Dozens of major postwar American writers have emerged as abstract masters of literary collage in the wake of William Burroughs, from John Ashbery to Kathy Acker, yet none more important to this mode in my mind than Dodie Bellamy. The author of the now classic Cunt-Ups, and more recently Cunt Norton, Bellamy has made her signature a tone at once wickedly irreverent and persistently embodied. To read her poems is always to be involved in the sensuous morph of a text becoming porous, permeable, penetrated. In this new poem, Crown, she pays tribute to the legendary video artist Nam June Paik who not only gives the poem its obsession with Samsung (Paik’s video series were shown inside Samsung TV sets) but also its reference to transgressive pants-dropping while the artist was once in line to be received by President Clinton. (When Bellamy writes “Check it out on YouTube” she means it!) This prose poem, which also splices together classic rock song lyrics and letters from the Son of Sam, knows art is best when its homage transgresses over and swerves away from the piety of good taste, received ideas, official wisdoms whether in matters of sex or technical niceties of literature. Collage is often seen as cerebral, disembodied, the opposite of visceral emotive writing, and admittedly sometimes the procedures do result in a reading experience that might feel like a bloodless feedback loop. The diabolic shapeshifting of Dodie Bellamy’s feminist genius is always ready to snuff out those worries. –AF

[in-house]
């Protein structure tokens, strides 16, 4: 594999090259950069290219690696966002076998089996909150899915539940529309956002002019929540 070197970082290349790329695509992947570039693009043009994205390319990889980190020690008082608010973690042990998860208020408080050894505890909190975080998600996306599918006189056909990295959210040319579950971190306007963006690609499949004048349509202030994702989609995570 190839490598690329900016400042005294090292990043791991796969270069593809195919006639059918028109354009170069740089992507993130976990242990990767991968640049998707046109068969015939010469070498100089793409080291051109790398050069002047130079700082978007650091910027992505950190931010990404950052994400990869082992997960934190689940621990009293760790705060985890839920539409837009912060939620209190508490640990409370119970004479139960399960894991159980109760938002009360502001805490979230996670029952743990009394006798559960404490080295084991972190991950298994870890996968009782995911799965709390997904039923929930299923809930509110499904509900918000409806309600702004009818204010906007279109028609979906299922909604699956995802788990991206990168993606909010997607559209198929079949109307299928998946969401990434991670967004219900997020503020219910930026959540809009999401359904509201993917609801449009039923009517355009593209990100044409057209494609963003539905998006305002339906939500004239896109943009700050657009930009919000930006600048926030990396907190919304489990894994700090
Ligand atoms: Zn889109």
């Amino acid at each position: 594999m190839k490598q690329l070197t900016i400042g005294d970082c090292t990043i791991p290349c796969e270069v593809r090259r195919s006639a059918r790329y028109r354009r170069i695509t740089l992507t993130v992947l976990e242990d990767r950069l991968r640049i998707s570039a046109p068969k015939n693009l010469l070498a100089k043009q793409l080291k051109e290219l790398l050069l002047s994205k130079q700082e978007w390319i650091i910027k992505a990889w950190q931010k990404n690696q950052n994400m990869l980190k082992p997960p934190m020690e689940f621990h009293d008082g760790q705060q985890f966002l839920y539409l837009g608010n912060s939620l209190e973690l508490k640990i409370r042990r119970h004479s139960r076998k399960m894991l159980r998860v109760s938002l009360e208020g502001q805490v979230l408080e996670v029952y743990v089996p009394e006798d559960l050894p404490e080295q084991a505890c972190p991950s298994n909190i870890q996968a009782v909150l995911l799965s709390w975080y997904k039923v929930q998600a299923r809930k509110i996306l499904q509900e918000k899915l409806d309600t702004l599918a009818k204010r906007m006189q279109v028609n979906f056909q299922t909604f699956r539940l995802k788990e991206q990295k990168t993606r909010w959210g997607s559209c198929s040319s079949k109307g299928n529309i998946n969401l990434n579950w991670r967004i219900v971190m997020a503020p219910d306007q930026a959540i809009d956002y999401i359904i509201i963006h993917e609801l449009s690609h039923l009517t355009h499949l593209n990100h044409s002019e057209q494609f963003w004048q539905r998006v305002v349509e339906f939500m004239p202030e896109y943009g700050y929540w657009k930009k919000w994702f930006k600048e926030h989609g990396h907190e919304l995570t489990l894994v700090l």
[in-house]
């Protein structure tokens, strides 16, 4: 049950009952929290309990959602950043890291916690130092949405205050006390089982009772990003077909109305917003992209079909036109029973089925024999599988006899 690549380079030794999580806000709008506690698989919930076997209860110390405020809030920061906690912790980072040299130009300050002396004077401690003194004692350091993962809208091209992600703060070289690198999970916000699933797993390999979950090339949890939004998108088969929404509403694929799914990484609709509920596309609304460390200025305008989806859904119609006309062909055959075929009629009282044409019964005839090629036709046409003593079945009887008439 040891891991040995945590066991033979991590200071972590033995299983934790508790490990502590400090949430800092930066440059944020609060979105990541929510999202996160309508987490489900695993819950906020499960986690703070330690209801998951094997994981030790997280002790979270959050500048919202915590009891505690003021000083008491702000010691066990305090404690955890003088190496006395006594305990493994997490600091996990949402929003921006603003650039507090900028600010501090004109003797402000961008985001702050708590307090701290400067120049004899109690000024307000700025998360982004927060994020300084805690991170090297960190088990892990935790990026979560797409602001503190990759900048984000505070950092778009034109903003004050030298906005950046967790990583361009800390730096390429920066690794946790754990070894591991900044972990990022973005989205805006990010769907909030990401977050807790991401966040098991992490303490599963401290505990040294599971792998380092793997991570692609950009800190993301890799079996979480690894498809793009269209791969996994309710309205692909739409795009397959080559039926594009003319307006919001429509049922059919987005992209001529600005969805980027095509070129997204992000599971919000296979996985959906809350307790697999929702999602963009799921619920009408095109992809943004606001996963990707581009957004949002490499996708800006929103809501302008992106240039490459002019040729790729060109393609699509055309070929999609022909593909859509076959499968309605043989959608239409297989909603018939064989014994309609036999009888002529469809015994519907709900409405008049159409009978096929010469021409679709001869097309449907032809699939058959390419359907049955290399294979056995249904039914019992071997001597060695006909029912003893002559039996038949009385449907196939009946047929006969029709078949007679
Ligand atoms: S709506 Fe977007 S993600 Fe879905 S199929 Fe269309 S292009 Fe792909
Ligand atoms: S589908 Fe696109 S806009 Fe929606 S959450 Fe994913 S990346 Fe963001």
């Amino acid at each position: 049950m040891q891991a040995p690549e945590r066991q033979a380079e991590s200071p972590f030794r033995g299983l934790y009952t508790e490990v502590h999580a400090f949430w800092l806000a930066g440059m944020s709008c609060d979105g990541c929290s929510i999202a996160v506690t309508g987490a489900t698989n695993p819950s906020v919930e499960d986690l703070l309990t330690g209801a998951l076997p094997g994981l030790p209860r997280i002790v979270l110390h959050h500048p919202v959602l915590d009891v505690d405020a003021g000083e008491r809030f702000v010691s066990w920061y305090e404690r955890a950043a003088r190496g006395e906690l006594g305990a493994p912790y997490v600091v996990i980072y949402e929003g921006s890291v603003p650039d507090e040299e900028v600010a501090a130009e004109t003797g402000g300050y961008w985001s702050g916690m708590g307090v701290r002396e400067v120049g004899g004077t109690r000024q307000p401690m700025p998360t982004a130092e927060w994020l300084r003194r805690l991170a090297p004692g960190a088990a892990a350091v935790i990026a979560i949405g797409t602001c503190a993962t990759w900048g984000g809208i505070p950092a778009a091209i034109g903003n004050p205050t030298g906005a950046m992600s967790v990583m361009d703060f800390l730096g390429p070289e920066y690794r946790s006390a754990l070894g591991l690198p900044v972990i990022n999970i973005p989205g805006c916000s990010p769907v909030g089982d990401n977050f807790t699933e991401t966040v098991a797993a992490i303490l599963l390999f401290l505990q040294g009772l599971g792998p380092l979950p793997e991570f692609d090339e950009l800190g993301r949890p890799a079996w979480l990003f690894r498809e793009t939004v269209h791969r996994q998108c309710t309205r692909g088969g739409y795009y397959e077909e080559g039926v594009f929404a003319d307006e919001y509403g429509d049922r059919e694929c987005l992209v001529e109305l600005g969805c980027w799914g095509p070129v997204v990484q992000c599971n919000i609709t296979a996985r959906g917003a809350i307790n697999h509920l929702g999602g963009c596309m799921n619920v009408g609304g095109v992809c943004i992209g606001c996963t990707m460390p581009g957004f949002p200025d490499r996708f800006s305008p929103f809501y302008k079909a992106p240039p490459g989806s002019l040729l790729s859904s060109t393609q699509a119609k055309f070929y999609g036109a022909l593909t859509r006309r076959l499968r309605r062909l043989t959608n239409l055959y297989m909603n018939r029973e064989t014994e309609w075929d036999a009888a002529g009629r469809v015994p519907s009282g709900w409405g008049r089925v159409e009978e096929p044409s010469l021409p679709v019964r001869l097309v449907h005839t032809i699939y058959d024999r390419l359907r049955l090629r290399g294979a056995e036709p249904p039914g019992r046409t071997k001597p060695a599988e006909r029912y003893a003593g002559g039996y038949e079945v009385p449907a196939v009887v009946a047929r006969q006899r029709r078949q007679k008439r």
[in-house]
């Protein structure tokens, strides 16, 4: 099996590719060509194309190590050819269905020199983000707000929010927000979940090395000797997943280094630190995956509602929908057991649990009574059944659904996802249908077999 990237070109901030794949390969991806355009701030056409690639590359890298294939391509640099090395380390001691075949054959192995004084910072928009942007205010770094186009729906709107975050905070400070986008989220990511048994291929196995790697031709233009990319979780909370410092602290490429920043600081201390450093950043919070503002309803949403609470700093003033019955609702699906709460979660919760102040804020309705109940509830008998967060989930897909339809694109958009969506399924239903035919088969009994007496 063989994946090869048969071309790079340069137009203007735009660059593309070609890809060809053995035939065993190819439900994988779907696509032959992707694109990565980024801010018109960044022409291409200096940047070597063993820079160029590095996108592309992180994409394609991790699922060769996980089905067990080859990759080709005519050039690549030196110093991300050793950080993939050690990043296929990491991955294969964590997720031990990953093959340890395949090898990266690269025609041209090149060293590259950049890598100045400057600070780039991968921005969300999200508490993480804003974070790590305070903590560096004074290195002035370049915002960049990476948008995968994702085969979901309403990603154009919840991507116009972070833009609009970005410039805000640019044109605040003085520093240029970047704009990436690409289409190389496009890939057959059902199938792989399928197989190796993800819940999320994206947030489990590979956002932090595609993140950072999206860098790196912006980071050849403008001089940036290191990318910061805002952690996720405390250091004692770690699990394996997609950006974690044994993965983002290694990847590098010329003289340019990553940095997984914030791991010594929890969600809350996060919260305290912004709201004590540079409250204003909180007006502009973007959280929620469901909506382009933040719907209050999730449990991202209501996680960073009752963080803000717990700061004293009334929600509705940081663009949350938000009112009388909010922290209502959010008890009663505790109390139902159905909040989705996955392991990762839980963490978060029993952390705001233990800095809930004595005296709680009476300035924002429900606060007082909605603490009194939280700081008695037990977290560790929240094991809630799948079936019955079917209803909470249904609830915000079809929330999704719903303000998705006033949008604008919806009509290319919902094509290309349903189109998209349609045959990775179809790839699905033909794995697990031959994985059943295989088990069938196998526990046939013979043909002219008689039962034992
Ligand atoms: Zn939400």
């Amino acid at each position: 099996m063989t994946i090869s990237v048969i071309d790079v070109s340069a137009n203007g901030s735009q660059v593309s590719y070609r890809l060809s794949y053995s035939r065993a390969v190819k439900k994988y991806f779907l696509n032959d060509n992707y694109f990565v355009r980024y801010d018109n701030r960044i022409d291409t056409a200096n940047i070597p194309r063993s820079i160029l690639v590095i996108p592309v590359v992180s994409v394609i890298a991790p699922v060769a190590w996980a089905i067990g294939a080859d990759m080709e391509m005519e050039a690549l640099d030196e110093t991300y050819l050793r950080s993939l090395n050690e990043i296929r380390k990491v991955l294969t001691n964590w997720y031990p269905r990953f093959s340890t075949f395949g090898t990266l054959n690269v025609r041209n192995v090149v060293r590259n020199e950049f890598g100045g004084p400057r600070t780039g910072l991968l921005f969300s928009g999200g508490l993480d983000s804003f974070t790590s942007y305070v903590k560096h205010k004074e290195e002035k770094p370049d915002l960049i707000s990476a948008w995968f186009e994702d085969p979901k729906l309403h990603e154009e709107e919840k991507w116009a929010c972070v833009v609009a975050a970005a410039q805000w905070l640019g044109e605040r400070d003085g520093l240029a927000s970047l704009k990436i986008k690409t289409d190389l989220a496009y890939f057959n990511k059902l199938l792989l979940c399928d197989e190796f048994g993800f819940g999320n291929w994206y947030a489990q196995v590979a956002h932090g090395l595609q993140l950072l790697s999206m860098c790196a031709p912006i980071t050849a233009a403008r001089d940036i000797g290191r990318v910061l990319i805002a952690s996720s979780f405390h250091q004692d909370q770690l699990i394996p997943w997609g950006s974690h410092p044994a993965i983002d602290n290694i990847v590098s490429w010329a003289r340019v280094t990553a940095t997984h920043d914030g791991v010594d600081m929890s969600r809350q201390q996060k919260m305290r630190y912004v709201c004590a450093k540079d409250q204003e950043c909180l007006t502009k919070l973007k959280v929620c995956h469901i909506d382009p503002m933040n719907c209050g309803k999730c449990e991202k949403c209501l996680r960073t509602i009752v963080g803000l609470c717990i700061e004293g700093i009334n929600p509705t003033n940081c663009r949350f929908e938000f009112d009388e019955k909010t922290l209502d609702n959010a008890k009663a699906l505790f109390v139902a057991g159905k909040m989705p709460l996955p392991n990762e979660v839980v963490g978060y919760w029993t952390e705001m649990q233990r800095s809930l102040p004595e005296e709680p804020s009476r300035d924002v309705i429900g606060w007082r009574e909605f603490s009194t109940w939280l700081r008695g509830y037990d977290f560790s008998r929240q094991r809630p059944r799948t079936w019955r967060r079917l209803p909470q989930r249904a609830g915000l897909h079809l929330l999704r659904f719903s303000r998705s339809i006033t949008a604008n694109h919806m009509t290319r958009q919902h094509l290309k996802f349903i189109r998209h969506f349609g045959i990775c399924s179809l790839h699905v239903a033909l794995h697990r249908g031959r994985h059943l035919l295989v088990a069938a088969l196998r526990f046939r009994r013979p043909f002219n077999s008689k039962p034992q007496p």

after Nam June Paik
I am the Son of Samsung. In Korean, Samsung means “three stars”—three as in big, mighty, numerous, strong—star as in bright, high, clearly shining, eternal. Psalm 34:6: This poor man cried, and the Samsung heard him, and saved him out of all his troubles. Samsung does not broadcast. He generates. I am the crown of creation, sounding the heartbeat of Samsung, the white light of His relational richness, his multi-pixeled majesty. I am on a different wave length than everybody else. I want to make love to the world but I don’t belong on Earth. I’m a spirit roaming the night—thirsty, hungry, seldom stopping to rest; anxious to please Samsung. I love my work. I arise to meet the President of the United States, grasp my walker, and make my way through the receiving line, smiling demurely. When I reach him, my pants fall to my ankles—whoosh!—I’m not wearing underwear. Formlessness to form to fullness. The President’s teeth continue to smile. Check it out on YouTube. All goodness climaxes in my creation for I am the apex: sound enfleshed. Primaries throb and spin across my face, swooning with the sovereign geometries of Father Samsung’s hum.
Dodie Bellamy’s latest book is When the Sick Rule the World, from Semiotext(e). Her chapbook Barf Manifesto was named best book of 2009 under 30 pages by Time Out New York. Another chapbook, The Beating of Our Hearts, was included in the 2014 Whitney Biennial. Other books include Cunt Norton, the buddhist, Academonia, Pink Steam, The Letters of Mina Harker, and Cunt-Ups, which won the 2002 Firecracker Alternative Book Award for poetry. With Kevin Killian she is editing for Nightboat Books Writers Who Love Too Much: New Narrative 1977-1997.
Featured image is a still grab from TV Crown (1999) by Nam June Paik.